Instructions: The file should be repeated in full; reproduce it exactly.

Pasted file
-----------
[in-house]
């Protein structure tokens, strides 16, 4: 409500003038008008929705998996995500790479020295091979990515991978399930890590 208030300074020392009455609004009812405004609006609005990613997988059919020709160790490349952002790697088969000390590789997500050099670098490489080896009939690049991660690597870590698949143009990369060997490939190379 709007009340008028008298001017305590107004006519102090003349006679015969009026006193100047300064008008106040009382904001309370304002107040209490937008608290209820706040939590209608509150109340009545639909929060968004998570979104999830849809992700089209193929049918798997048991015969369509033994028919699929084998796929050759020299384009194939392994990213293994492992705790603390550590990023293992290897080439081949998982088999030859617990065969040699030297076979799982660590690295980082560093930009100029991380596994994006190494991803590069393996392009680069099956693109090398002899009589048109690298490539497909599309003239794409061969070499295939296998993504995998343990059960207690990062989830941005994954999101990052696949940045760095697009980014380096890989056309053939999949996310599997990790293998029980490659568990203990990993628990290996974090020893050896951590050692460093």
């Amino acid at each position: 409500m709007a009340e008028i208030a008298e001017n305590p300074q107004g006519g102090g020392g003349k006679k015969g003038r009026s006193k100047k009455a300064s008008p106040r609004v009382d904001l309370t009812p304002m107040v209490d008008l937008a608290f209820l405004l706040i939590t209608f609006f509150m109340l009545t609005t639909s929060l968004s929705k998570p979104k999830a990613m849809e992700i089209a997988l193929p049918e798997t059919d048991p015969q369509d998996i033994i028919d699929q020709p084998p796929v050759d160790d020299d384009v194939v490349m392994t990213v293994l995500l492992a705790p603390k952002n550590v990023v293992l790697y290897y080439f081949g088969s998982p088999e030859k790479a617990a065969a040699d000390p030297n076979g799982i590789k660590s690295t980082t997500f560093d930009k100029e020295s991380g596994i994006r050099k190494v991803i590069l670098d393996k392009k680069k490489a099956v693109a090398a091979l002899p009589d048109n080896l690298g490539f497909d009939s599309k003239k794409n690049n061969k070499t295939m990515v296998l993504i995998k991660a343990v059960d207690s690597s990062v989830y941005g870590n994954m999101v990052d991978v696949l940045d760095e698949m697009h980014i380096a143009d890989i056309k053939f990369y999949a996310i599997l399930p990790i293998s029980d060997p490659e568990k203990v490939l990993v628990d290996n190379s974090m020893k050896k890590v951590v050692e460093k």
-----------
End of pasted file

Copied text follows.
[in-house]
């Protein structure tokens, strides 16, 4: 409500003038008008929705998996995500790479020295091979990515991978399930890590 208030300074020392009455609004009812405004609006609005990613997988059919020709160790490349952002790697088969000390590789997500050099670098490489080896009939690049991660690597870590698949143009990369060997490939190379 709007009340008028008298001017305590107004006519102090003349006679015969009026006193100047300064008008106040009382904001309370304002107040209490937008608290209820706040939590209608509150109340009545639909929060968004998570979104999830849809992700089209193929049918798997048991015969369509033994028919699929084998796929050759020299384009194939392994990213293994492992705790603390550590990023293992290897080439081949998982088999030859617990065969040699030297076979799982660590690295980082560093930009100029991380596994994006190494991803590069393996392009680069099956693109090398002899009589048109690298490539497909599309003239794409061969070499295939296998993504995998343990059960207690990062989830941005994954999101990052696949940045760095697009980014380096890989056309053939999949996310599997990790293998029980490659568990203990990993628990290996974090020893050896951590050692460093």
């Amino acid at each position: 409500m709007a009340e008028i208030a008298e001017n305590p300074q107004g006519g102090g020392g003349k006679k015969g003038r009026s006193k100047k009455a300064s008008p106040r609004v009382d904001l309370t009812p304002m107040v209490d008008l937008a608290f209820l405004l706040i939590t209608f609006f509150m109340l009545t609005t639909s929060l968004s929705k998570p979104k999830a990613m849809e992700i089209a997988l193929p049918e798997t059919d048991p015969q369509d998996i033994i028919d699929q020709p084998p796929v050759d160790d020299d384009v194939v490349m392994t990213v293994l995500l492992a705790p603390k952002n550590v990023v293992l790697y290897y080439f081949g088969s998982p088999e030859k790479a617990a065969a040699d000390p030297n076979g799982i590789k660590s690295t980082t997500f560093d930009k100029e020295s991380g596994i994006r050099k190494v991803i590069l670098d393996k392009k680069k490489a099956v693109a090398a091979l002899p009589d048109n080896l690298g490539f497909d009939s599309k003239k794409n690049n061969k070499t295939m990515v296998l993504i995998k991660a343990v059960d207690s690597s990062v989830y941005g870590n994954m999101v990052d991978v696949l940045d760095e698949m697009h980014i380096a143009d890989i056309k053939f990369y999949a996310i599997l399930p990790i293998s029980d060997p490659e568990k203990v490939l990993v628990d290996n190379s974090m020893k050896k890590v951590v050692e460093k």